Jean-Jacques Rousseau (1712-1778) is by any reasonable measure one of the most influential figures in modern philosophy. His radical ideas profoundly influenced literature, education, philosophy, religion, public morals, art, manners, and politics in the eighteenth century and far beyond.

To summarize rudely the main outlines of his thought, we can say that he celebrated feeling, emotion, sentiment, subjectivism, imagination, mysticism, nature, and romanticism. He practically founded the Romantic movement, inspired the French Revolution, and influenced many great writers, among them Goethe, Byron, Wordsworth, and Tolstoi.

His influence was due to the cyclical nature of ideas in history. Before him, for many generations, European philosophy had been lecturing everyone about rationalism and reason. Human emotions and affairs, implied Spinoza, Descartes, and Hobbes, could be reduced to geometric and mathematical categories. And this analogy had its uses.

But eventually we become tired of being reduced to mathematical abstractions.


We long to spread our Romantic wings, to celebrate our individualism, to exalt the irrational over the rational, and to go where our imaginations take us, unfettered by the constricting bonds of reason. It is only natural to want to plunge into that primeval forest of the mind, and explore its darker regions. Rousseau knew this, too, and provided a voice for the age.

Rousseau is not a favorite of mine, I have to say. With the perspective of time, we can see more clearly now how his ideas easily lent themselves to excess and frivolous abuse. Our modern age now rebels against his excesses, just as he rebelled against the excesses of what preceded him. But it is important to read things that we do not agree with.

It was for this reason that I took up his autobiography, the Confessions. There is no better way to get the measure of a man than to read him in his own words. And the Confessions do not disappoint: they are a sincere, revealing portrait of a brilliant but deeply flawed man. What comes through is the author’s sensitivity, sincerity, anger, and—it must be said—his paranoia.

At the beginning he states his purpose:

My purpose is to display to my kind a portrait in every way true to nature, and the man I shall portray will be myself…I have displayed myself as I was, as vile and despicable when my behavior was such, as good, generous, and noble when I was so. I have bared my secret soul as you yourself has seen it, Eternal Being! So let the numberless legion of my fellow men gather round me, and hear my confessions.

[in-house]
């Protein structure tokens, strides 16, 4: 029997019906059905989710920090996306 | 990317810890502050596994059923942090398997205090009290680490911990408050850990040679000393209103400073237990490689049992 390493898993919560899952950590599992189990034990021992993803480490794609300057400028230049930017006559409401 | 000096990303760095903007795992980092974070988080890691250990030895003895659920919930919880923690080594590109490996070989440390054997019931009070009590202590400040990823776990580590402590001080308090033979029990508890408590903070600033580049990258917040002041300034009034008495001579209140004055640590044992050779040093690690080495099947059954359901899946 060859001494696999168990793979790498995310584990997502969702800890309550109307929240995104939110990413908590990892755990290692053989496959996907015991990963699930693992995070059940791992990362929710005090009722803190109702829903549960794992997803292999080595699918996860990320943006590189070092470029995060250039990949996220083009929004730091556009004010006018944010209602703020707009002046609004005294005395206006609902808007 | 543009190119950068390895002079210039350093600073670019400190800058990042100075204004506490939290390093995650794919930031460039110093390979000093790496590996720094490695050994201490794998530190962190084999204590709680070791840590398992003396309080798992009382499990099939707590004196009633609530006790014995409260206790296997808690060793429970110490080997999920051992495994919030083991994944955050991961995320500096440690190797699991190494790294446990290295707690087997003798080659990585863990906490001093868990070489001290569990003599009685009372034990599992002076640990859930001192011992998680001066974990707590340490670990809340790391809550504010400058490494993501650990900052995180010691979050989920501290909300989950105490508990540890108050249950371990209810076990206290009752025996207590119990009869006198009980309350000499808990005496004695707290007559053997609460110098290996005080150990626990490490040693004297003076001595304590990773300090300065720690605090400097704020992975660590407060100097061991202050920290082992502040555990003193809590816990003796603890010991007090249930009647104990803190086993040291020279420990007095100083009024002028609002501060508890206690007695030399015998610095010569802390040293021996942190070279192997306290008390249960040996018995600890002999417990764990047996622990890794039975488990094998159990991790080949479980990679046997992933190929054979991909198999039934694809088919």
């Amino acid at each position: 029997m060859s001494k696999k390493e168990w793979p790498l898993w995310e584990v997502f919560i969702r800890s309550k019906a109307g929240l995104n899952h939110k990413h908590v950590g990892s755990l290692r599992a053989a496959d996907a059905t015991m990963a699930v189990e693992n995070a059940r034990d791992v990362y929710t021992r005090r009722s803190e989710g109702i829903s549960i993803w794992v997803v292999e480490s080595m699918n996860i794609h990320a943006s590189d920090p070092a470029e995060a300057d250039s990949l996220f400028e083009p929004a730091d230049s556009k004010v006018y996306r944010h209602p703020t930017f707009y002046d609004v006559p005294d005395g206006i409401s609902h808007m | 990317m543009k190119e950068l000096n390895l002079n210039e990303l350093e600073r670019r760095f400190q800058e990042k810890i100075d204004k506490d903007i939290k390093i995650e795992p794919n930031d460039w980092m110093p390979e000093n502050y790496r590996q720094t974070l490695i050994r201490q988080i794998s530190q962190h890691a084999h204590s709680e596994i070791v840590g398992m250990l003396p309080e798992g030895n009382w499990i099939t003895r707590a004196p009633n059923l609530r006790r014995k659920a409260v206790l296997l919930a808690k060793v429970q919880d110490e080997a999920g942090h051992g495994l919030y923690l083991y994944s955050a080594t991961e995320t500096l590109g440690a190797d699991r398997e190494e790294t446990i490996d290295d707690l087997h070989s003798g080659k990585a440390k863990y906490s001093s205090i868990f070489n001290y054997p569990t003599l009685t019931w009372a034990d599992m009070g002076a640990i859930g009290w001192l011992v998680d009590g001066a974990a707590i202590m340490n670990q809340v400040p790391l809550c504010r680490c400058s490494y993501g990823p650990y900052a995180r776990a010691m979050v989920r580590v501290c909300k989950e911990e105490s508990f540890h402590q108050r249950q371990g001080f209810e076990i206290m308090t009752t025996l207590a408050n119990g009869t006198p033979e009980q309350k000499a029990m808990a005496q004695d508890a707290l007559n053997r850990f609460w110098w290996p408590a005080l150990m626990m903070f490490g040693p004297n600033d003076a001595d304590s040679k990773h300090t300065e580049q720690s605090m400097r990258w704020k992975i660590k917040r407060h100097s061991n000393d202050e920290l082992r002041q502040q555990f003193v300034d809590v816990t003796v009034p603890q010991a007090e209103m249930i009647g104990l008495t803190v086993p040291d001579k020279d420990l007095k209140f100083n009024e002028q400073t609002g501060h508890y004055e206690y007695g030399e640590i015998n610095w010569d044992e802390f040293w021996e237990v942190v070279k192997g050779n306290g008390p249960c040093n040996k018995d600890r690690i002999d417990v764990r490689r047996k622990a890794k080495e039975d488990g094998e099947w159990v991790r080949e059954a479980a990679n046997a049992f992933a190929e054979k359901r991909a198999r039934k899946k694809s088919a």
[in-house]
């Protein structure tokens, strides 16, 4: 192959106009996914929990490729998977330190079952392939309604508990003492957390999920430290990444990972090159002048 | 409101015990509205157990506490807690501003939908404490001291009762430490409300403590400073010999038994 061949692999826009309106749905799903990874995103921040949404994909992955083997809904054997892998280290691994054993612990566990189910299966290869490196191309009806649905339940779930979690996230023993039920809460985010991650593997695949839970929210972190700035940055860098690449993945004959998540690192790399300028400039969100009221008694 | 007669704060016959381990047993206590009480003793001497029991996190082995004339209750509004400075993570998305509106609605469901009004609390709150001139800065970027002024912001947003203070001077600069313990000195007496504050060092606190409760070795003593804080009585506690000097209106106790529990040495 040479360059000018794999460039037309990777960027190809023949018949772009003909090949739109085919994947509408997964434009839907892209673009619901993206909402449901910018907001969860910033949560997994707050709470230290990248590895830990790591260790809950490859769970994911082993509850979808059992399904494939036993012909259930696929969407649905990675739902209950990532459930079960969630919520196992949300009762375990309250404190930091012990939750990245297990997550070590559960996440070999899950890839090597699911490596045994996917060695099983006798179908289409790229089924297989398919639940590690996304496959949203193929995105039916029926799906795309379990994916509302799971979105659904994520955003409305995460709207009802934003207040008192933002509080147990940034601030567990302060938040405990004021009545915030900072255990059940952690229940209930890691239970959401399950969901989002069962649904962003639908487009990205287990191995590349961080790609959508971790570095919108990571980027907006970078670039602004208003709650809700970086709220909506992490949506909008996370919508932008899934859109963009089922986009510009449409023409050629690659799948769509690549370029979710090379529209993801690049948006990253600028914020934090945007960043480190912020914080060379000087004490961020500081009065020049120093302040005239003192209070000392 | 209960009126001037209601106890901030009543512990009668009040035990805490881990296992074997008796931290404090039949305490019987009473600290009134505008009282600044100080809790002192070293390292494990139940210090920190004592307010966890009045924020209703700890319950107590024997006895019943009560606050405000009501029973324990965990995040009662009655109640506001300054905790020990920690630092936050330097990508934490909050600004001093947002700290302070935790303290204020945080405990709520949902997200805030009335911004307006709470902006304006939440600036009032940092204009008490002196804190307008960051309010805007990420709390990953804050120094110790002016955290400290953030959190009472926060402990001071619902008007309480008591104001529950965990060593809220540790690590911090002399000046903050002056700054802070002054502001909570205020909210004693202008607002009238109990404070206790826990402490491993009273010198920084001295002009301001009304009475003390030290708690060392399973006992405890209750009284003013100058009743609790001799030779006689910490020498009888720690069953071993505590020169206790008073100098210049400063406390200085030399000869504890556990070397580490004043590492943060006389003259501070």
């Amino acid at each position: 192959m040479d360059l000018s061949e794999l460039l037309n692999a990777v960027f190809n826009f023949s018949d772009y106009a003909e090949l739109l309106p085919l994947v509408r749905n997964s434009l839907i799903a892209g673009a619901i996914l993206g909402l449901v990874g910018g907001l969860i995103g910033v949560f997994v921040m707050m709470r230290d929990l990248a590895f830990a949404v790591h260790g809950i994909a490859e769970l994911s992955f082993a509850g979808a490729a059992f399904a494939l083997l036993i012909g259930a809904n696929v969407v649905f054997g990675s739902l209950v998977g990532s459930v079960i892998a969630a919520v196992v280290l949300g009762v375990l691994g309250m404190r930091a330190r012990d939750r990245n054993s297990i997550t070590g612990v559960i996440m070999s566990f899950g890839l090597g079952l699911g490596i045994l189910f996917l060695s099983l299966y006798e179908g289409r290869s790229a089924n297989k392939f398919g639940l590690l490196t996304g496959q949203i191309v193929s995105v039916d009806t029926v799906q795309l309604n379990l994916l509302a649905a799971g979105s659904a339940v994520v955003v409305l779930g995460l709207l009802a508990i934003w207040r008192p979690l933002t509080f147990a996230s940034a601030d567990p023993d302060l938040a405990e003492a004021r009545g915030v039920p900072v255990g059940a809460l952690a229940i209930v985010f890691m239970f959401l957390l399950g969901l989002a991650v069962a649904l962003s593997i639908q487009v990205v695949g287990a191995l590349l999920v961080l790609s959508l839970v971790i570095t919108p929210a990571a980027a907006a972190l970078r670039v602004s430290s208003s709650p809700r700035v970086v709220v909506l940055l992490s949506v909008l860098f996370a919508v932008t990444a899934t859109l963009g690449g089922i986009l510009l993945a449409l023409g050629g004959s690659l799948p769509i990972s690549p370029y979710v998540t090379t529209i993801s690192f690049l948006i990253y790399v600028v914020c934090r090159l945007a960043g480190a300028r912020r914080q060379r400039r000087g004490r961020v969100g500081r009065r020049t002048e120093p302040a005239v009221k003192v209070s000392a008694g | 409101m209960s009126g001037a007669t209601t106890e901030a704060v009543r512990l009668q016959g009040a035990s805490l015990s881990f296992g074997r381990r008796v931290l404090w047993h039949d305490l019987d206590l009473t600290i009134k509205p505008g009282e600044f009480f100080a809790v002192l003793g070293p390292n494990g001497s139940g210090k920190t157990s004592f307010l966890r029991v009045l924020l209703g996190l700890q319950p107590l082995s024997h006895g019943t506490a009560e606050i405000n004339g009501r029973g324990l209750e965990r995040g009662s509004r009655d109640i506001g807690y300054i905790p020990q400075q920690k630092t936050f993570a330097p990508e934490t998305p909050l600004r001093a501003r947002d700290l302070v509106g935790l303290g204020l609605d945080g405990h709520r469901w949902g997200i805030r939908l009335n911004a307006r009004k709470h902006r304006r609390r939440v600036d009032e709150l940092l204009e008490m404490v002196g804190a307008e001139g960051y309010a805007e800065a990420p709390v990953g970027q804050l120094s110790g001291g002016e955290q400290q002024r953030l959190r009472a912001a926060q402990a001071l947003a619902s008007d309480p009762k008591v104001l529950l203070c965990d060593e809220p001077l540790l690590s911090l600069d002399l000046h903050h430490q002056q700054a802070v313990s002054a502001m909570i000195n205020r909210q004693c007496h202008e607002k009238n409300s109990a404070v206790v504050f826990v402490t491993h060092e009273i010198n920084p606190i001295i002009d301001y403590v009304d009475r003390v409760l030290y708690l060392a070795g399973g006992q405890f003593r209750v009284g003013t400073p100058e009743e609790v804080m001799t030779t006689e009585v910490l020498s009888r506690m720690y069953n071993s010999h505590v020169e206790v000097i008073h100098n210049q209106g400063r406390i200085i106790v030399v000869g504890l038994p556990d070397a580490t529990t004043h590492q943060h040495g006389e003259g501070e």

Who can resist this kind of soul-bearing honesty? From this point forward, Rousseau launches on a series of perceptive observations about himself and humanity, all of it backed up by practical experience. Here he relates an experience that ignited his passionate sense of honor and justice:

The course of my education was interrupted by an accident, the consequences of which have influenced the rest of my life. My father quarreled with M. Gautier, a French captain with relations on the [local political] Council. This Gautier was a braggart and a coward who, happening to bleed at the nose, revenged himself by accusing my father of having drawn his sword against him in the city. When they decided to put my father in prison, however, he insisted that, according to the law, his accuser should be arrested also; and when he failed to get his way he preferred to leave Geneva and remain abroad for the rest of his life rather than lose both liberty and honor by giving in.

Rousseau was acutely sensitive to women and their charms. But he was also supremely aware of their psychological workings. This passage, describing the unpleasant consequences of his withholding affection from a woman, clearly demonstrates this knowledge:

That privation which I had imposed on myself and which she had pretended to approve is one of those things that women do not pardon, whatever show they make of doing so; not so much on account of the resulting privation to themselves, but because it seems to imply a certain indifference to their favors.

Take the most sensible, the most philosophical, the least sensual of women: the most unpardonable crime that a man in whom she is not otherwise interested can commit is that of not possessing her when he has the chance of doing so. This rule can admit of no exception…

All in all, the Confessions are a powerful testament. His honesty is so apparent that it can be disconcerting; he frankly admits that his memory may be hazy, and that much of what he believes to be true may only be retrospective self-delusion. He never made much progress in formal education. Perhaps this fact contributed, in some way, to his rootless tendencies, his lack of discipline and moderation, and to his elevation of emotion over reason. Education is not just for the purpose of learning information; it is also meant to temper and harness the unwieldy soul of zealous youth.


The book provides a window into the soul of one of the most complicated and strange figures of modern philosophy. The record is not perfect, of course; the book’s second part is marred by tasteless criticisms of his contemporaries, and imagined conspiracies against his own character.

But this sort of thing comes with the territory. We cannot expect geniuses to be paragons of stability. Rousseau retains his place in the history of western thought precisely because of his anti-rationality.

Read More: The Many Ways Education Delays Adulthood


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